I don’t know about you but I’m feeling 23 and like nothing matters

It’s 3 pm on Sunday and you’re staring into your fridge. Milk. Eggs. A fluorescent light and a low hum.

Sure, I guess you could make eggs. There’s some apricot jam in the door shelf. A plastic bag wrapped around half a raw head of broccoli in the lower bin. You could put the jam on some toast or roast the broccoli — but you’re not hungry, since you just had lunch a few hours ago. And you count yourself lucky to have so much in your fridge, after all, many fridges are much less fortunate. But it’s not about the contents of the fridge either. There’s just this vague feeling that you’re looking for something, but you don’t know what. You didn’t open the fridge expecting to see it, you just hoped that you might glance at it by chance and all of a sudden you would just know.

That’s what being in your twenties is like. Staring at that milk and eggs under the fluorescent light and wondering why you opened the door in the first place.

A second metaphor: ever since I was a kid I’ve felt like I was sitting on a train, passing by elementary school and middle school, through high school, to college, and eventually to the final stop. The views were great and the seats were comfortable, and at first I didn’t think much about that final stop. But as the train got closer and closer, people sitting next to me helped me gather my luggage, and they started to ask me which stop I was getting off at, and what I wanted to do when I got there. Growing up, I thought, was the process of figuring out how to answer those questions.

I went through phases. In middle school I wanted to be a doctor. In high school I wanted to be a musician.

In college I realized that I didn’t know what I wanted to be, and then I started to panic because I thought I would know by now and the lady with the fuzzy voice on the intercom said this stop was the end of the Yellow Line. So I joined a clump of Computer Science majors and thought to myself, “Hey, I’m pretty good at this! I guess I could do it for the rest of my life.” And as we shuffled out the dented sliding doors and through the station towards the turnstyle I realized that even though I was off the train, my life was still on tracks.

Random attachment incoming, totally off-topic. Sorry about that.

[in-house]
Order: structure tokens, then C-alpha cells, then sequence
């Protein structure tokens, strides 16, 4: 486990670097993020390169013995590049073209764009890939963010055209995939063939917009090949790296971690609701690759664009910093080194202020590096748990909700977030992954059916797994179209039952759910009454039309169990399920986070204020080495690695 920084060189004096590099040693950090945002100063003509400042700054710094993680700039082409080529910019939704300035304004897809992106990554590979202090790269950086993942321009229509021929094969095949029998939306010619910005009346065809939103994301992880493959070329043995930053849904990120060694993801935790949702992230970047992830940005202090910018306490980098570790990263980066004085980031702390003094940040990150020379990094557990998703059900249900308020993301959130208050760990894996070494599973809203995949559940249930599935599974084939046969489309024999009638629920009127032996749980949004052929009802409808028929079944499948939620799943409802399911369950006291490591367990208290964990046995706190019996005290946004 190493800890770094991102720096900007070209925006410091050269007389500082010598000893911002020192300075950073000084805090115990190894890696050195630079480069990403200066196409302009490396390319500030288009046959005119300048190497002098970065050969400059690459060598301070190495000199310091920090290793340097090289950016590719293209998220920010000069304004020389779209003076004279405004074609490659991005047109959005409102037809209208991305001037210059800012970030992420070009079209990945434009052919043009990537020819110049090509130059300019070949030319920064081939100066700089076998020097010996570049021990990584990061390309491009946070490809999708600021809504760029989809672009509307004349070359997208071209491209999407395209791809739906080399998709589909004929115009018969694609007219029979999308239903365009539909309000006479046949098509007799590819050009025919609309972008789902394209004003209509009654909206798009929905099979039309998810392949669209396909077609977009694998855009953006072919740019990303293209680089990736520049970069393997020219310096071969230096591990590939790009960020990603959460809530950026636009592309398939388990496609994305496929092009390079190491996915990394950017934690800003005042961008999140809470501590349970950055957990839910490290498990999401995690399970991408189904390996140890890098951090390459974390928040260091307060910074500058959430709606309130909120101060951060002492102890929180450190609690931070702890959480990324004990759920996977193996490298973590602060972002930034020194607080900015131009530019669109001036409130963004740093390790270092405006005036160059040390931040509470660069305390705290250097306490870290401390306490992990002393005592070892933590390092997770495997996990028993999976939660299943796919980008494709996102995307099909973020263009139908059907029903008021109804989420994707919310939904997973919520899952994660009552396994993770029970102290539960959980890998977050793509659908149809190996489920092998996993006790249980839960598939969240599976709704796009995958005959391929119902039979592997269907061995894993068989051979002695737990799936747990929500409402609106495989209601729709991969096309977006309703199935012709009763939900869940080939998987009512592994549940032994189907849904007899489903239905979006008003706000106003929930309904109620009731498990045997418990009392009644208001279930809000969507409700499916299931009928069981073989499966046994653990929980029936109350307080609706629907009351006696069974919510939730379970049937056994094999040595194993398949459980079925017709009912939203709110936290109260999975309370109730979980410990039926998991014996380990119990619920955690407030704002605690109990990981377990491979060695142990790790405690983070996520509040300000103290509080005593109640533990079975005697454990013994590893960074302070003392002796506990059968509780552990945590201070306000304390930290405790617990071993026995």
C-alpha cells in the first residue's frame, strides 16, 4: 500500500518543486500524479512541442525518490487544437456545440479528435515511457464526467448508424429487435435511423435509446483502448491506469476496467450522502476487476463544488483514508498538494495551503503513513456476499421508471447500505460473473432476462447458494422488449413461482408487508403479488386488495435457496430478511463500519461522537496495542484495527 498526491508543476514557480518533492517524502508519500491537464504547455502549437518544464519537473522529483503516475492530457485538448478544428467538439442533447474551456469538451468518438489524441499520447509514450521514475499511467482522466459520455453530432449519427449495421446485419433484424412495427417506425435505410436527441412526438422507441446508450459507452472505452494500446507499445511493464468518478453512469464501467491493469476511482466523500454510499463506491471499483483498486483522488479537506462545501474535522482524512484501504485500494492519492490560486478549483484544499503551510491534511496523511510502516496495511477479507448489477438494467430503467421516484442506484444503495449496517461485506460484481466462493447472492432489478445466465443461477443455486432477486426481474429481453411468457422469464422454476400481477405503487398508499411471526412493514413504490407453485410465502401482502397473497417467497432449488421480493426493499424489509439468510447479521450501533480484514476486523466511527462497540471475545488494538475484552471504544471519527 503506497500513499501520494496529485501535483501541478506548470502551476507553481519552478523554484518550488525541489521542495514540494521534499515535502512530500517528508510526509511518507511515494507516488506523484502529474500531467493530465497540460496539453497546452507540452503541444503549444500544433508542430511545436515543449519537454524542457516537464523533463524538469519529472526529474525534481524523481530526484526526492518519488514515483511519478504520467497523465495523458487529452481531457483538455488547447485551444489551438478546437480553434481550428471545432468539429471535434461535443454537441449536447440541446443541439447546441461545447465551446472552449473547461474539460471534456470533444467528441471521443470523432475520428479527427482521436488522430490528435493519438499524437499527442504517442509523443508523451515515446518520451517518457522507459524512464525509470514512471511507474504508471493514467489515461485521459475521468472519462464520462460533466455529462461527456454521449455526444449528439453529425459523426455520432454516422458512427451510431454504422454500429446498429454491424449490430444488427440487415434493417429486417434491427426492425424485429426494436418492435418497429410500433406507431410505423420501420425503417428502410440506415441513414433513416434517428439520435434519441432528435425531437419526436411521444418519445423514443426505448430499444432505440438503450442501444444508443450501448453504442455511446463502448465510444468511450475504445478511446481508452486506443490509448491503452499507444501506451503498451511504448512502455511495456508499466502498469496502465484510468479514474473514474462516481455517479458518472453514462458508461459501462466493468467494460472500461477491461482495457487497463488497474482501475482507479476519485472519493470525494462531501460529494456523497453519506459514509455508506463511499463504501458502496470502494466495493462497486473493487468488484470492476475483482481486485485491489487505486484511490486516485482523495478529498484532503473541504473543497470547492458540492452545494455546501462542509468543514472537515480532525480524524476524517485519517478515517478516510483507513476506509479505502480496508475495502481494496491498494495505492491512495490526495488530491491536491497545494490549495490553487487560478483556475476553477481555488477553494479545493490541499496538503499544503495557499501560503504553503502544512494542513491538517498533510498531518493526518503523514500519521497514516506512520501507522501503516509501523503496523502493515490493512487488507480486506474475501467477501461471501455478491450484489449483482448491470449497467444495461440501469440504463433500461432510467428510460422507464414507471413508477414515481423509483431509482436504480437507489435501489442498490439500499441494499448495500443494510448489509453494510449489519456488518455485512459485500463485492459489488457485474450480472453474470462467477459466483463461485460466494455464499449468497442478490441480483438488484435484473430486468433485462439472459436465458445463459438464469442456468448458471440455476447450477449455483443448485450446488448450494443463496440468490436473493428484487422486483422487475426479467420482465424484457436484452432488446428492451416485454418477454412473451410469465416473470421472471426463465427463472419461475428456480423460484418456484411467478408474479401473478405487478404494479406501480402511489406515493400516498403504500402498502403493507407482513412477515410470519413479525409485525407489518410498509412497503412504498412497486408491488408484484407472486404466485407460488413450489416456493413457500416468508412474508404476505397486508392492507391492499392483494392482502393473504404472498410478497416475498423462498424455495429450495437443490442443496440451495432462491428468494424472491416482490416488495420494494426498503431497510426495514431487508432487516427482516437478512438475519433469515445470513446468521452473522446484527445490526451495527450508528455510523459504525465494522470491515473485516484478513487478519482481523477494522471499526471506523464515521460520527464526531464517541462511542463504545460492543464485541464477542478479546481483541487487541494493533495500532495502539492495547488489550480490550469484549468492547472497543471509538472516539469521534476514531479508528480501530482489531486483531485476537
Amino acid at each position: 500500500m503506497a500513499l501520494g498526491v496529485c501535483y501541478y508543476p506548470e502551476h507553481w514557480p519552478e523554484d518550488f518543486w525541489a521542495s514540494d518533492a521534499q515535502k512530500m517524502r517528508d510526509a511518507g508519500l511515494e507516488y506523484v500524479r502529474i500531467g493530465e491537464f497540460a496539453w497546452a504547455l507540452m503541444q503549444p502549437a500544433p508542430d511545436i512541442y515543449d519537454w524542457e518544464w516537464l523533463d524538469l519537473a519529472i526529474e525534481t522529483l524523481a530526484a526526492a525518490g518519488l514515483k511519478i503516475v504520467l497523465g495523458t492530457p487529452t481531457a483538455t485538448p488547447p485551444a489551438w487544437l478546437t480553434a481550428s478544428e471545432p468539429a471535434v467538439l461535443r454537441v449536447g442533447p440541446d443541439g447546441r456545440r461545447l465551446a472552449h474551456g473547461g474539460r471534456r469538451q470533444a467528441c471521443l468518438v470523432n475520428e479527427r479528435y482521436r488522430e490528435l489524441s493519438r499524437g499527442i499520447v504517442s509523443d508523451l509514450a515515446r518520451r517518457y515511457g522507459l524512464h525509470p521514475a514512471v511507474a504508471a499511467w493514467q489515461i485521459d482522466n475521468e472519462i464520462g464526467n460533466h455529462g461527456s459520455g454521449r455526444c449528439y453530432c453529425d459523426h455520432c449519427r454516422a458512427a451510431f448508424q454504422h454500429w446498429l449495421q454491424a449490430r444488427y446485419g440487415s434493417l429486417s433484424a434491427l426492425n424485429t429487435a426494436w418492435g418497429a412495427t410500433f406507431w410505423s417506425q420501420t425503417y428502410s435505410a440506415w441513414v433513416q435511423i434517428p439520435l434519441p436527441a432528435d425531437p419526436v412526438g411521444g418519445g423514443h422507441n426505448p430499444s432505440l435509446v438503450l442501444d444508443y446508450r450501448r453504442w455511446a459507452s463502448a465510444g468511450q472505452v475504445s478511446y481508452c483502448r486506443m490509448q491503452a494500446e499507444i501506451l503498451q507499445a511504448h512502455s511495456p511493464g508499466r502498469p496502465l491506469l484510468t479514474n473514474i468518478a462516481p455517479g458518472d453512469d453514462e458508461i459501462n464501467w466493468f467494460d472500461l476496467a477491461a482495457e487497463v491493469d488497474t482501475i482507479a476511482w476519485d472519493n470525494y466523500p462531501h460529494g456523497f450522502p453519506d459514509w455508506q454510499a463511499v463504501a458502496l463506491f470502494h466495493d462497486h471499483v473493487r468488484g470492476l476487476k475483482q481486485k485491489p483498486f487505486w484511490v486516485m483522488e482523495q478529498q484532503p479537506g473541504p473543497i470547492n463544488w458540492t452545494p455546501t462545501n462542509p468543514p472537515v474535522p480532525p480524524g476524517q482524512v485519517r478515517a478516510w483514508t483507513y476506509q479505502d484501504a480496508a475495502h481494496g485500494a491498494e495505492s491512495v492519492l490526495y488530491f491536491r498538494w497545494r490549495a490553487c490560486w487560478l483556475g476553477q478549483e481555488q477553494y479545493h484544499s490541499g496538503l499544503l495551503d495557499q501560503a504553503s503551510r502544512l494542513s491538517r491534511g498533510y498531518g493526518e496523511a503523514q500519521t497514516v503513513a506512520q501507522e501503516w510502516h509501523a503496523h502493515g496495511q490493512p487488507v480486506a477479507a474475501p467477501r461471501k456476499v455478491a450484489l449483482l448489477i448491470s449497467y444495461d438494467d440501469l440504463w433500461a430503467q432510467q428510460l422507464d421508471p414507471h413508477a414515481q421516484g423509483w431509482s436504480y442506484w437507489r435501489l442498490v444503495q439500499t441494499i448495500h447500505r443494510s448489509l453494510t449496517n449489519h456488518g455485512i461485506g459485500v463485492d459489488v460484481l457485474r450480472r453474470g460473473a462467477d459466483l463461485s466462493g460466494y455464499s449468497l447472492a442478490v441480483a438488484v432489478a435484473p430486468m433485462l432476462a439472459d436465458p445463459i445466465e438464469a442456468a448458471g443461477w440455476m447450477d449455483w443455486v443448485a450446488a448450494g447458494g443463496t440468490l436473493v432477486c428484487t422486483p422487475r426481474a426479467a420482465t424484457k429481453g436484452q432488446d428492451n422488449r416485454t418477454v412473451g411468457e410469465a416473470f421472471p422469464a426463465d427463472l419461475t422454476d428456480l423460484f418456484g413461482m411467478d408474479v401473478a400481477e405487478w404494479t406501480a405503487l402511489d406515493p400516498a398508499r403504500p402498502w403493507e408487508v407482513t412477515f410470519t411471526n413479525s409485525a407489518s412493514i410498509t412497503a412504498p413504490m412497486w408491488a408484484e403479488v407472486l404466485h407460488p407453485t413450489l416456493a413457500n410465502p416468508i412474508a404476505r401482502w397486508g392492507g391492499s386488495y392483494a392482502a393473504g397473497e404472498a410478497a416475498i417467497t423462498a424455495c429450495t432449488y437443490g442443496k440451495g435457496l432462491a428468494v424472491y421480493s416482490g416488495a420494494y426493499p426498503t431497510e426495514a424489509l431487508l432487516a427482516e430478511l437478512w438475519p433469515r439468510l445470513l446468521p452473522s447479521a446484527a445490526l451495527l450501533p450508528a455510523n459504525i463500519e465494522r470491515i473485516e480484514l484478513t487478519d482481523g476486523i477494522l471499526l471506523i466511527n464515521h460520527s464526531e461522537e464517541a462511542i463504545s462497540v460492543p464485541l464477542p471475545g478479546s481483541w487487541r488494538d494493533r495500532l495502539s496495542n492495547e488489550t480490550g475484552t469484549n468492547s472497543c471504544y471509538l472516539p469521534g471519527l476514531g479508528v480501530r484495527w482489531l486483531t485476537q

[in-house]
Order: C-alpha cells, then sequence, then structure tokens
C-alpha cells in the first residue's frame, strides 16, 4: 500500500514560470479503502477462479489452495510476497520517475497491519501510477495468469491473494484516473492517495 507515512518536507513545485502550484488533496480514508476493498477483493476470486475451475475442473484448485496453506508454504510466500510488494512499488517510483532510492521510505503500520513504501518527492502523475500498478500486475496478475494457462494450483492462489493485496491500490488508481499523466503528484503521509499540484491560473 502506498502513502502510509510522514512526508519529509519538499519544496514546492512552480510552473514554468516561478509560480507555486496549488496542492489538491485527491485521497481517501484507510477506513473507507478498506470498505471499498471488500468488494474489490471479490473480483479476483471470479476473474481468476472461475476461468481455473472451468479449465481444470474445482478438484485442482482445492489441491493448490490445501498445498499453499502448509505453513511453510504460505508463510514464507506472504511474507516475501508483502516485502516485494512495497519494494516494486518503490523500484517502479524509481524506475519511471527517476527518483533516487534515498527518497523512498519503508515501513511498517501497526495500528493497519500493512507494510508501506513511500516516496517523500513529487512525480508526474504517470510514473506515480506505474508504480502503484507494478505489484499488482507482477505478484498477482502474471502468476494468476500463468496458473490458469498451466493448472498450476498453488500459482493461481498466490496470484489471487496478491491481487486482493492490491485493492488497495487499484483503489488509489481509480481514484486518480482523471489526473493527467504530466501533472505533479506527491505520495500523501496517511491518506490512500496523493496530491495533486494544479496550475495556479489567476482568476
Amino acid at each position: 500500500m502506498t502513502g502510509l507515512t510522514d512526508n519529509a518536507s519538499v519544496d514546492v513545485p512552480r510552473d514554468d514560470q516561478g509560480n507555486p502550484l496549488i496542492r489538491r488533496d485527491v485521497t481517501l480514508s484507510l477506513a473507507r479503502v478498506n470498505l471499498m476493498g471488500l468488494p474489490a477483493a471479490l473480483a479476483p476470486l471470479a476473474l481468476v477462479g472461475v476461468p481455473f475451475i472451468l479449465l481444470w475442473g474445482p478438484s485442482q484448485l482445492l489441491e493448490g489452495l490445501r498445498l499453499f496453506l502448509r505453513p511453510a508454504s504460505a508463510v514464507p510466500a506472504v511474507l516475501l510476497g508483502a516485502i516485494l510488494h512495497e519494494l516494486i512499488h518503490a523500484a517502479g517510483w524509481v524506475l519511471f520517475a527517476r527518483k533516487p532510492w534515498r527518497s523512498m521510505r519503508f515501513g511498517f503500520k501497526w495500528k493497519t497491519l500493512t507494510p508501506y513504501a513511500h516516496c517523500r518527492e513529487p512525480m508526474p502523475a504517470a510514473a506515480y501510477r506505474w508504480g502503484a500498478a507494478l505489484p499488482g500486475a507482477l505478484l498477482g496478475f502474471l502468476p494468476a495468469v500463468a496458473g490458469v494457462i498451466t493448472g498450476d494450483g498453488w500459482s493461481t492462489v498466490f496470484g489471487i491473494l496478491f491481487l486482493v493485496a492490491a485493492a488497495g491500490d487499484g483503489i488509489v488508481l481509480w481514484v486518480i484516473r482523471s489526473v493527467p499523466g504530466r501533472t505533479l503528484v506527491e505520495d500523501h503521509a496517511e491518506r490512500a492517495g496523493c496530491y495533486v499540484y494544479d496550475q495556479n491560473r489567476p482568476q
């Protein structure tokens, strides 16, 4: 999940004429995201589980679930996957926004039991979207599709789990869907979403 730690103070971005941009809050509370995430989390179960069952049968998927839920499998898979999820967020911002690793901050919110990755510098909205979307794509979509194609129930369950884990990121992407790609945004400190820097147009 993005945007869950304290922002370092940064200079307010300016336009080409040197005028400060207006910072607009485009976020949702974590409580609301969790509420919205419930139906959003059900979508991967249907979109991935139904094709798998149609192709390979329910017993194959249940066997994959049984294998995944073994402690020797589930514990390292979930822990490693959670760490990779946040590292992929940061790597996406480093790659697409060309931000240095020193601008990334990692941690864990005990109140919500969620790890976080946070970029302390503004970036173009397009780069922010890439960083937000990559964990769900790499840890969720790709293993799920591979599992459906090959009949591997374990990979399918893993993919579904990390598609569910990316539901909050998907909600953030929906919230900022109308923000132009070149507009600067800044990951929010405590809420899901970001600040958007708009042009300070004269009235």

It’s just a metaphor.

People find meaning in all sorts of things. They form communities. They push themselves to achieve. They write blogs.

In college I took a course on the philosophy of happiness. (Unaware that this would become a sad allegory for my own obsession with pedantry over practicality.) I learned about a theory called Preferentism — that we are happy to the extent that our current preferences are fulfilled. It’s appealing and intuitive; not getting our way makes us less happy, and getting our way tends to make us happier. But two weeks later we discussed a thought experiment, which we called Lois and the Dinosaur, that challenges this theory:

Lois is a tour guide at the Museum of Natural History. One day, while giving a tour to a class of 5th graders, as she leads them through the dinosaur exhibit, one of the students says, “I sure am glad I’m not being eaten alive by a dinosaur right now!” This makes Lois think of what that would be like, and she decides that she also prefers not to be eaten alive by a dinosaur.
Oddly, this fulfillment of her preferences doesn’t make her any happier.

So having our preferences fulfilled is probably not the sole constituent of happiness. Lois was never really worried about being eaten, and in five minutes she probably won’t be thinking about it anymore either. There’s something missing, some passing experiential feeling, or else some lasting depth that eludes Lois.